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Students Fighting for a Place to Stand in Ewha Womans University
Jeong Ju-won  |  juwon0511@hanyang.ac.kr
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[331호] 승인 2016.09.05  
트위터 페이스북 미투데이 요즘 네이버 구글 msn

“The main objective of a university is to provide an enriched learning opportunity for their students, not trying to make money off of a program,ˮ said a Junior in Ewha Womans University who asked for anonymity. An estimated 3,500 students and graduates gathered on campus on August 10, to fight for what they believe in;  a university that thinks of the students first. 

The whole conflict started when Ewha Womans University President Choi Kyunghee announced that they were to undergo major changes that were needed to accompany the advent of their new education program, ʻLight Up Your Future in Ewha Womans Collegeʼ Program. The program originally aimed to offer bachelors degrees in new media, health, beauty and fashion to high school graduates and older working class women who didnʼt have the opportunity to receive a college education. 

It wasnʼt the program itself that exasperated many Ewha students; it was the way the administration pushed ahead with the program without incorporating or, at the very least, trying to listen to the students’ opinions. Even though the students have officially requested to meet with the President Choi to share their opinions on the ʻLife Projectʼ, their request was silenced and ignored.

That and the fact that many students were already quite disappointed with the previous university policies that were severely infringing upon the student’s rights eventually sparked many protests and sit-ins that were to come. Some of these policies are, for example, the decision to eliminate the scholarship the school gives out to students who have a 3.5 GPA or above and the fact that the university decided to not open the library after hours during mid-terms and finals.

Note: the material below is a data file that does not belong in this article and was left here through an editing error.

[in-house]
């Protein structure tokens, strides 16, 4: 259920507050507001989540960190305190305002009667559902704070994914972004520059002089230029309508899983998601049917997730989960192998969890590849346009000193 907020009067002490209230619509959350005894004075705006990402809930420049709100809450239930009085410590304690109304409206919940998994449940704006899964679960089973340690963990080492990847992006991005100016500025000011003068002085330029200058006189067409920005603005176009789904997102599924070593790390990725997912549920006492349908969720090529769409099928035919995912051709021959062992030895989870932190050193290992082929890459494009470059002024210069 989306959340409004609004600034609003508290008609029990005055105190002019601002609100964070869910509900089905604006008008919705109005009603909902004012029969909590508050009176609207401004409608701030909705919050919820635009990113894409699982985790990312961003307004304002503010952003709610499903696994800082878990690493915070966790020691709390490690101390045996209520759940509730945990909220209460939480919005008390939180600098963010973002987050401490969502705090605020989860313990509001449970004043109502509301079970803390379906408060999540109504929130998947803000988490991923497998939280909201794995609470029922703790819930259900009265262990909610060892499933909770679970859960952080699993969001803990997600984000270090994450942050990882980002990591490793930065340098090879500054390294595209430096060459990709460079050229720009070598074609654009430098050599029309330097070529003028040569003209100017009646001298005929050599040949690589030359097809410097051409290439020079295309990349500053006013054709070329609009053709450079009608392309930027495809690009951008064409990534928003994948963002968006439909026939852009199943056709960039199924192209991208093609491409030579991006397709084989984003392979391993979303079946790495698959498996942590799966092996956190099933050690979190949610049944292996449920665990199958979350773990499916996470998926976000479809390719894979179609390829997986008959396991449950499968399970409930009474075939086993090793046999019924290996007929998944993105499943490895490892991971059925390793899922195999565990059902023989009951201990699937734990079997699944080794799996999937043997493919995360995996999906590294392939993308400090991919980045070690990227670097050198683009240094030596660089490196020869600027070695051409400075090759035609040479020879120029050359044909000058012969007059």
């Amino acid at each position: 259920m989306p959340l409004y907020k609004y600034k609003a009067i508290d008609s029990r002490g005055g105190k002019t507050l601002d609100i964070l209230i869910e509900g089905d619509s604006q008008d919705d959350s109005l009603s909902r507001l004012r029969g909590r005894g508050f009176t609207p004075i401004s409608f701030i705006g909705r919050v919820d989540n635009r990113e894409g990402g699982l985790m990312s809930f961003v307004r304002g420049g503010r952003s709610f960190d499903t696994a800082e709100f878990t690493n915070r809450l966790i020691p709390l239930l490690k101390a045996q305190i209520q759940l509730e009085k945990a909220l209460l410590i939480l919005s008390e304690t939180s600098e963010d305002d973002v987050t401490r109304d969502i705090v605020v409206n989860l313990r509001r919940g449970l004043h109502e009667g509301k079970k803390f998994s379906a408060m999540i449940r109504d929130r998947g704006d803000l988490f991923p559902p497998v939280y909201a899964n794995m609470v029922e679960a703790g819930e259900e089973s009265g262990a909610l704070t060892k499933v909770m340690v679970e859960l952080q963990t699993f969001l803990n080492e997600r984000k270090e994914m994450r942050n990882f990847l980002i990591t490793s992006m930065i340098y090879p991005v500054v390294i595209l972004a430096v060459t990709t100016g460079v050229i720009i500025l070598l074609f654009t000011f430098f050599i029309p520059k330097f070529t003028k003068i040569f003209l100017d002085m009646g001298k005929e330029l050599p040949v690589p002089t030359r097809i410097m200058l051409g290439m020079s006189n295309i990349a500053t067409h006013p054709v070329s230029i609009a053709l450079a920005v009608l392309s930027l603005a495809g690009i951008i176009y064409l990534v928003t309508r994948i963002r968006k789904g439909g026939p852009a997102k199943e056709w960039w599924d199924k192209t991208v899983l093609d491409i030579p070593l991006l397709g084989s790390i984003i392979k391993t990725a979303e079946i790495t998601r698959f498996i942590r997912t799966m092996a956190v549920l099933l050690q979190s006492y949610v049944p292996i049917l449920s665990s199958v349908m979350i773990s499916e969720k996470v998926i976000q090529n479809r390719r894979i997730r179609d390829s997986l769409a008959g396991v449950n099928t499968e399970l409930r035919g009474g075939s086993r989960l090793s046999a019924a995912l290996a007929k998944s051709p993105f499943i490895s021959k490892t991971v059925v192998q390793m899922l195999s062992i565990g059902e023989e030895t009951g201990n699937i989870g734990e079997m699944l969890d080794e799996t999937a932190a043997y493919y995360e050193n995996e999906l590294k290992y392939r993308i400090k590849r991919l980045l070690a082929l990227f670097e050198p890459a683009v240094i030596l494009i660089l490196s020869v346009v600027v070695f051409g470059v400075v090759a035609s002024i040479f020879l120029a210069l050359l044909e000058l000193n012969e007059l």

The change entailed with the program was also another reason for students to fight against it. Many students fear that the quality of the education they will be able to receive will drop significantly if the school starts to “sell degrees to make profits.” They also did not favor the new construction that the university had to go through in order to accommodate the “stately funded college.ˮ Many students protest that they would rather see a new building that had places for students to study in, rather than a building that had another bundle of classrooms and a café to go with it. 

“We are not here to cause trouble. We are not radicals. We are just students who want to protect our place of learning from a selective number of professors and the President of Ewha, who all care more about money than the education of Ewha students,ˮ was one of the many slogans that drifted through the air during their protest. Like their slogan, even to this day many students are still protesting for change.

The protest first originated as a sit-in starting on July 28. Things started to get physical when President Choi had called the police to oppress the situation on July 30. The physical oppression had stimulated the sit in to escalate to a significant protest. On August 5, the students of Ewha Womans University got together to hand in a petition to President Choi, but were turned away 24 minutes later without even any attempt to listen to what the students had to say. 


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